Thursday 13 May 2010

Paco plays for Europe

As, we hope, will smug Dave, with a restraining hand on his shoulder from not-to-be-patronised Nick. Anyway, while all that still hung in the balance last Friday, we celebrated the 60th anniversary of the Schuman Declaration at St John's Smith Square with a concert prompted by the Spanish Presidency.

I went along in slightly curmudgeonly mood, disconsolate that we weren't going to get a flamenco dancer and/or singer like the fabulous Ginesa Ortega (whizz down the old entry). I left treading air, along with the rest of a not-so-stuffed-shirt crowd. Veteran flamenco guitarist Paco Pena had assembled a group of real team players - not a support band, but outstanding musicians in their own right.

It was a fine enough start, Pena conjuring a whole orchestra with a single guitar in two solos. One by one, the others joined him: second guitarist Rafael Montilla, Charo Espina as the very charming Lady with Castanets, Ricardo Sandoval on bandola and mandolin, and last, by no means least, percussionist Diego Alvarez. Here he is doing winsome things with maracas - who'd have thought - behind Pena and Sandoval.

Alvarez's genius had free rein when he turned to the cajon, that thrilling plywood box with vibrating strings. Never heard the like when he did his solo, or adjusted to the slightest change of rhythms in fast numbers - and I'm usually resistant to Bash, Stomp and all that stuff. Met him packing up afterwards and he turns out to be another brilliant product of the Venezuelan sistema that gave us the Simon Bolivar Youth Orchestra and Dudamel. He's part of Pena's much-lauded show Flamenco sin Fronteras which returns to Sadler's Wells in June. I'll be there without fail. I was also fascinated to hear that Pena's next collaboration is with Malian musicians. In the meantime, among the Spanish and Venezuelan numbers last Friday, we had special concessions to the pan-European theme with racy arrangements of Brel, Karas's Third Man theme and two Brahms Hungarian Dances. A superbly planned and paced programme.

Can't resist another 'framed by trees' coda: here's a ceanothus I snapped as I cycled along Ebury Street on my way to the concert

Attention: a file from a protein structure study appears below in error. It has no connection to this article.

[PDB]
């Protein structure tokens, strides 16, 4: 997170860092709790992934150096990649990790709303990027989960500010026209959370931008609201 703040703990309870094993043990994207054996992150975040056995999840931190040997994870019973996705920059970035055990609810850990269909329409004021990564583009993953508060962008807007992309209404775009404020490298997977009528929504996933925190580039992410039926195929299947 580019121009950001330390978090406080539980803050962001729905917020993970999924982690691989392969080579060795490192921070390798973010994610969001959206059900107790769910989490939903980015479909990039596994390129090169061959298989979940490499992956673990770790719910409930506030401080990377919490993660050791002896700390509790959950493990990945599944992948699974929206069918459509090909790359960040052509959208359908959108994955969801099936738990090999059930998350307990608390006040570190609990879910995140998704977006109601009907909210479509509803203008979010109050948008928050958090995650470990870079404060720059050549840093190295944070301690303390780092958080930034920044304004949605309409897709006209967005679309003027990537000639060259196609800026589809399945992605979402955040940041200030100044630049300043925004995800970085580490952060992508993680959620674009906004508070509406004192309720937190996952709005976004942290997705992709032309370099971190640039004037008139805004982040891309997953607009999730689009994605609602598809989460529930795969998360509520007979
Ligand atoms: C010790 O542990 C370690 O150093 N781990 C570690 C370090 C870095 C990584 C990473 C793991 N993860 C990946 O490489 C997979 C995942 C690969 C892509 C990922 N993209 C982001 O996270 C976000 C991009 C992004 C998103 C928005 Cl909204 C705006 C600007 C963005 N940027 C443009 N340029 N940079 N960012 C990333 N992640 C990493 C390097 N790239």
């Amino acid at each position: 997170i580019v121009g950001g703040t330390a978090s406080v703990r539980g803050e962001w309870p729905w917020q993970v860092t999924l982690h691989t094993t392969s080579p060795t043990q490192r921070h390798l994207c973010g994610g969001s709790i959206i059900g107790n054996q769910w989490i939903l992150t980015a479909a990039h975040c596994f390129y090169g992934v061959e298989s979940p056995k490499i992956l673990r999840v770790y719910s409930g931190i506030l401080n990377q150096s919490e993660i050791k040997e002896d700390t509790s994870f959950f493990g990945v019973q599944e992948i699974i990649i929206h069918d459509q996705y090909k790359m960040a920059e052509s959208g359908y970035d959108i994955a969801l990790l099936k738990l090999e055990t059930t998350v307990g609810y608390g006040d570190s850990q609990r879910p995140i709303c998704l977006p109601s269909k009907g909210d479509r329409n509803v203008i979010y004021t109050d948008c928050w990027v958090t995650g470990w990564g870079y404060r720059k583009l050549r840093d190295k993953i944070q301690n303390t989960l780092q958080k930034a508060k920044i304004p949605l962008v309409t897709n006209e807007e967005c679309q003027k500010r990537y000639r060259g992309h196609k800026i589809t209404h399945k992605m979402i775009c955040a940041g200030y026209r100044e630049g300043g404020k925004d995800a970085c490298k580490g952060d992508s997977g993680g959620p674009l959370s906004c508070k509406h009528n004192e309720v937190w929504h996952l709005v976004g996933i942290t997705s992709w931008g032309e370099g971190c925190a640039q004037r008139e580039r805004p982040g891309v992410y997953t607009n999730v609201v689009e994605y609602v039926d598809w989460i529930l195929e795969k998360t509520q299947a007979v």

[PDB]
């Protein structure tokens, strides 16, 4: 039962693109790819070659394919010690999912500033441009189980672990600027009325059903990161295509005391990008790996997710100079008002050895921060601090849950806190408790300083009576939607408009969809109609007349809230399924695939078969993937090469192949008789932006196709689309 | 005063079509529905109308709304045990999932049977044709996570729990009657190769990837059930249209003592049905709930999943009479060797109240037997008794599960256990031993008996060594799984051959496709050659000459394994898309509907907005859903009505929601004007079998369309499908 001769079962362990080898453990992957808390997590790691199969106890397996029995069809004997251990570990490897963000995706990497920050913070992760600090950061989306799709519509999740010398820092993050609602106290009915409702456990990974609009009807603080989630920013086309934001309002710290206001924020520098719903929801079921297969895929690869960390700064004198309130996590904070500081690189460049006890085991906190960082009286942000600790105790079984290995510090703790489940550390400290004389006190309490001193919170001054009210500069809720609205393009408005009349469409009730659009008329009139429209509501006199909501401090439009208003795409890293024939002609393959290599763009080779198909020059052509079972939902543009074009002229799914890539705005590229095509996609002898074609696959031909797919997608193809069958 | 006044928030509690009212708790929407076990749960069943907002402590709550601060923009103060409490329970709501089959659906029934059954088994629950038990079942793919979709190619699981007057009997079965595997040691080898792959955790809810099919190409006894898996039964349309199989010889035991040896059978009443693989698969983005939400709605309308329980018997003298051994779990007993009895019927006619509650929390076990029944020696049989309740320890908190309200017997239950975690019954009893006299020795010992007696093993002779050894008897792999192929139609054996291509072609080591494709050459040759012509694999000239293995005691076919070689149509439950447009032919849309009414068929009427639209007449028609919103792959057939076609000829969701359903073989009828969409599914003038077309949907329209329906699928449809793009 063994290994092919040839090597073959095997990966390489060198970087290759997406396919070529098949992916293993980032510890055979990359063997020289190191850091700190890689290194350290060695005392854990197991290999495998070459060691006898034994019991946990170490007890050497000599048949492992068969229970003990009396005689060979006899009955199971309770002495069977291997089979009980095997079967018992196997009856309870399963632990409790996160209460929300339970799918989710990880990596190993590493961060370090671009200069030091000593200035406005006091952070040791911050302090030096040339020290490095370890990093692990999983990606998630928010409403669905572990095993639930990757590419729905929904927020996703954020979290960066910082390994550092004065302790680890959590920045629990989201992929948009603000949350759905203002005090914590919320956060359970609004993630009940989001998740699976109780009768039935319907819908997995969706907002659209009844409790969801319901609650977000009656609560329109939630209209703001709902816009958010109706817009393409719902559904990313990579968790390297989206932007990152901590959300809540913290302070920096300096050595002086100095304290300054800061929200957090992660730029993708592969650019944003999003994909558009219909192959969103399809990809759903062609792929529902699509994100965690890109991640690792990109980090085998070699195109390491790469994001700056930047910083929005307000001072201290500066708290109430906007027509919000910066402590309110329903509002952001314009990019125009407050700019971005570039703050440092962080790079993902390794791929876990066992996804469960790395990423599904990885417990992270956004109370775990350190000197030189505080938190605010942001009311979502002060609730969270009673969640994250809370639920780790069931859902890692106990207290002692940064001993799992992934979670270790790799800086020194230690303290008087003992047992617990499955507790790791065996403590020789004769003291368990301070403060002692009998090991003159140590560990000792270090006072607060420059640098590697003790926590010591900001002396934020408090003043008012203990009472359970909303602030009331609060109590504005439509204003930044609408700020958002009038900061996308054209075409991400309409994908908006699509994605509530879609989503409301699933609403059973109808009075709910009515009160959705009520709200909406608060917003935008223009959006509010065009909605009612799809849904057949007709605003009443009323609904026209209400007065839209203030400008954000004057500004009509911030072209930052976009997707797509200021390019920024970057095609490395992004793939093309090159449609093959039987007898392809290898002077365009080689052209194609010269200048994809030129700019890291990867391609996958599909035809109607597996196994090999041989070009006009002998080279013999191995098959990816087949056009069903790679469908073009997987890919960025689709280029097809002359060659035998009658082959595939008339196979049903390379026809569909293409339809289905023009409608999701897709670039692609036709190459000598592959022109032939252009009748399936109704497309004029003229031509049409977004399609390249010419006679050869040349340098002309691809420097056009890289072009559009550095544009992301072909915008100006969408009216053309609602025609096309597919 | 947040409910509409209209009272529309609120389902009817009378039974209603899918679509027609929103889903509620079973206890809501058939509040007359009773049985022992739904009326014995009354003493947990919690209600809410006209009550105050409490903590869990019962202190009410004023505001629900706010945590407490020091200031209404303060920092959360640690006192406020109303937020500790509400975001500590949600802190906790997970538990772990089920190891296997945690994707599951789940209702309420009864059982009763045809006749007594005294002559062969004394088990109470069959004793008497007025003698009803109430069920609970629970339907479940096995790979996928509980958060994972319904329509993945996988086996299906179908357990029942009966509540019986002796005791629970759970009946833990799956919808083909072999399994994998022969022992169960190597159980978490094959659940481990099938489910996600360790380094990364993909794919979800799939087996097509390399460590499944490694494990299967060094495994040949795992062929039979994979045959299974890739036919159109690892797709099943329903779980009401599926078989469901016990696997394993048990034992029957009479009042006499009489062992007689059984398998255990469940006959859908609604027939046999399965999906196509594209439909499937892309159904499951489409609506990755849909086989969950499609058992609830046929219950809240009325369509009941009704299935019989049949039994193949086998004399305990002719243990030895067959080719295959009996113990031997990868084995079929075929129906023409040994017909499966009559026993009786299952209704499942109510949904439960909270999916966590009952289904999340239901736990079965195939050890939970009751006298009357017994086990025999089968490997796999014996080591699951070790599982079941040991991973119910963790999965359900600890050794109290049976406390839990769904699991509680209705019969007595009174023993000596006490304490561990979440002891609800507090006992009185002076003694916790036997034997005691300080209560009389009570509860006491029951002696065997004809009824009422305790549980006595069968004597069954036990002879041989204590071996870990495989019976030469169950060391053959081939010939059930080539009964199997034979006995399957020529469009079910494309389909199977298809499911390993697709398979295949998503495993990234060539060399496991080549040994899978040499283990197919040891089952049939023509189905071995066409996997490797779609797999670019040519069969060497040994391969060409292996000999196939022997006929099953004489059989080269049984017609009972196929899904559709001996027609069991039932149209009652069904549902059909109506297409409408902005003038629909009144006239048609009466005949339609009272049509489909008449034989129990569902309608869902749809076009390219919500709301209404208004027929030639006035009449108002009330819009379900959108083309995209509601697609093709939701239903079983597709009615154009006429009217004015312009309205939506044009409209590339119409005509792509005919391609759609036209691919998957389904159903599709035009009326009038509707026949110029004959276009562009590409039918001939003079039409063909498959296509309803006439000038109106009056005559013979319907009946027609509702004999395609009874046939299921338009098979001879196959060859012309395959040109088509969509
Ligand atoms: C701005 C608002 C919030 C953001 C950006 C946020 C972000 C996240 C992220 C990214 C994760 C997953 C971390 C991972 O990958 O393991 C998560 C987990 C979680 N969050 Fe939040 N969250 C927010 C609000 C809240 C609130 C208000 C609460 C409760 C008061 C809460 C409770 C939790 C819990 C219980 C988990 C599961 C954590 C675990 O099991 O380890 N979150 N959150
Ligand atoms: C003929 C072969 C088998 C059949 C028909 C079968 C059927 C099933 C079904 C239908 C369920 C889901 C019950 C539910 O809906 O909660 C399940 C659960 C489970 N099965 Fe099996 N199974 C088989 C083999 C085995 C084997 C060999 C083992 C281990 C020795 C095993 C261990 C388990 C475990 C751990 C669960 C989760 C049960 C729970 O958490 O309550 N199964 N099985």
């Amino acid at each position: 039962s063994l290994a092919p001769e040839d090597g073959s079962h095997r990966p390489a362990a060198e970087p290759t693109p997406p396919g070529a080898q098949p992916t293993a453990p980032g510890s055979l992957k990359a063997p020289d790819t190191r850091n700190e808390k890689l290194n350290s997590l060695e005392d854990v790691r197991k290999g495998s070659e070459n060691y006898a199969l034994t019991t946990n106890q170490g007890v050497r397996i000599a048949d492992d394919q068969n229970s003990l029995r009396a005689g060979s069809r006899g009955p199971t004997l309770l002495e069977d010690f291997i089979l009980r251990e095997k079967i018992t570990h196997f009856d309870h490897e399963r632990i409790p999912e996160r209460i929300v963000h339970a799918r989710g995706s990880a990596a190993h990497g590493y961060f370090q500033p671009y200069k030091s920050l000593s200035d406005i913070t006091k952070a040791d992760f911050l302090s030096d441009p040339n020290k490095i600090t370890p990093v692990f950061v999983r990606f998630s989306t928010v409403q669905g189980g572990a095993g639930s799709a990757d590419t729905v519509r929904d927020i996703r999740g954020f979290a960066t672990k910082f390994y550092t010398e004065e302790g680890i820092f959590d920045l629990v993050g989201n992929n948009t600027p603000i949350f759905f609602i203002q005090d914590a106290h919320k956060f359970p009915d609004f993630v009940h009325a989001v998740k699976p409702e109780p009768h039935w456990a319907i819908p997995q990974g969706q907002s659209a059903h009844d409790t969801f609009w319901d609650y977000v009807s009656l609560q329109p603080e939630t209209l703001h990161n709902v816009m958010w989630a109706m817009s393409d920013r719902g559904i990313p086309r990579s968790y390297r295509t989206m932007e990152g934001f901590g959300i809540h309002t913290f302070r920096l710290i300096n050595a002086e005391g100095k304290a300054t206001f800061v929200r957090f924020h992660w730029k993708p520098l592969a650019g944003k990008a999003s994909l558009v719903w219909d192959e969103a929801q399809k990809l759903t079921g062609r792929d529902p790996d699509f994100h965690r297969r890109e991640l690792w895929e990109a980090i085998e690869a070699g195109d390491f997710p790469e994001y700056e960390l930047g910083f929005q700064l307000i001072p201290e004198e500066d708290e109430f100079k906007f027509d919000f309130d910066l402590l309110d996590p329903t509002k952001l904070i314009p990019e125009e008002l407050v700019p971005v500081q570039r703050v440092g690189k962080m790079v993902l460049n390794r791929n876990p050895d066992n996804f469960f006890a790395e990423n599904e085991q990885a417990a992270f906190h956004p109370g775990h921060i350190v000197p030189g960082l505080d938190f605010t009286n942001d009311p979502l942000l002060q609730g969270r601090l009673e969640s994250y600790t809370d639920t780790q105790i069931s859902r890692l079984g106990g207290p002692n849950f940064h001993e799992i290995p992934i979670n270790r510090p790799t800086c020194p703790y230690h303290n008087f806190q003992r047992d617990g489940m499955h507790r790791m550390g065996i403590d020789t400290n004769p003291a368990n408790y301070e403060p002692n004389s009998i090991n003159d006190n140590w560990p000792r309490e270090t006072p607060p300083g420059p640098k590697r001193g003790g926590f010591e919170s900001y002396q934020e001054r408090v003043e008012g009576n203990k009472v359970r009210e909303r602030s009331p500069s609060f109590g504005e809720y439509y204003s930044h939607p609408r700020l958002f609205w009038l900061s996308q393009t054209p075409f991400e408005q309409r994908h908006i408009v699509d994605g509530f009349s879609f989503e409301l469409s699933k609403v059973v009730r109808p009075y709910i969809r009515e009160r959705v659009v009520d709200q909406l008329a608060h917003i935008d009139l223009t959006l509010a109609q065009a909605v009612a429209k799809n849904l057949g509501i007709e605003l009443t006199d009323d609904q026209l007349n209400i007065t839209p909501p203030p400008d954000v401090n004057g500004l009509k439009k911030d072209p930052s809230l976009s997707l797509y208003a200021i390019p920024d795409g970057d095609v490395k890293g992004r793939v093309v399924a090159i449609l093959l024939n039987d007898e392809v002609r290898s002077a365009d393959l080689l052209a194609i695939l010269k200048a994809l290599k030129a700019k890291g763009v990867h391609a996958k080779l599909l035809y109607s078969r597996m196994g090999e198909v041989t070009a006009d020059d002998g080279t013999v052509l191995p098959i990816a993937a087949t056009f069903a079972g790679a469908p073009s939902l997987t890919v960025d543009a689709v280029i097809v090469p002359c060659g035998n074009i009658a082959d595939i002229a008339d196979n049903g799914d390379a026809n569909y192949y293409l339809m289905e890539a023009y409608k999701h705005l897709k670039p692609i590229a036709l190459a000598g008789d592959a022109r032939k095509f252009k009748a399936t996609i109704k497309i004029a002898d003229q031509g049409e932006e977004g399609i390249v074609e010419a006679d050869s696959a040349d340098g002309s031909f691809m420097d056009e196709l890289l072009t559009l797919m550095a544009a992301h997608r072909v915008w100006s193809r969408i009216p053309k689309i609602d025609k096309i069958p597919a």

and another flowering wonder - what's it called? like white lilac, but not - outside the Grey Coat Hospital on the way back.


Minnie said...

Isn't it amazing how much disinformation circulates about Europe in the UK? Average Frenchperson (and you can add farmers to that, despite what the UK media says) grumbles about its lunacies just as much. And it does commit gross stupidities ... which is why we need to get stuck in, in collaboration with others, and sort things out! The alternative being that old smoke-and-mirrors trick, 'the speshul relatshonship' (aaargh) ...?
Jumping off soapbox to leap with joy at evocative description of Paco Pena + Pals gig. Sounds wonderful! Saw him solo back in Jurassic, and was stunned into silence (no bad thing, & most enjoyable as it turned out).
Terrific accoustic in St John's must have helped effects of percussion. Didn't I read somewhere a couple of years ago post Dudamel & Venezuelan Co's show-stopping perf at proms that sistema-like initiative underway in UK? If so,hope it won't be victim of coming cuts.
Can't help on name of that final flowering tree; sorry.
Bon weekend!

David said...

The sistema effect spread first to Scotland, and to be honest I don't know how far it's got in England. Rattle was right to say it's the 'most important thing happening in the musical world today' (and by implication maybe the world in general). I suggested elswhere that it might be difficult to transplant, and that we might look even closer to the Finnish system.

It wasn't just the Prom - there was a week of events at the Southbank with days of rehearsals attended by thousands of schoolchildren. That's the important thing - to get kids to hear what a 100-plus piece orchestra sounds like in the flesh. After that, they may reject it as 'uncool' in their teens, but they can always come back to it. Whereas it's harder to discover what you never knew.

Minnie said...

Second para in your response is spot-on. I was one of the lucky ones, taken to concerts/ballet by mother; attending much music-making (+ excellent music teaching) with school. You're absolutely right: it is the grounding that counts. And one so often remembers and returns ...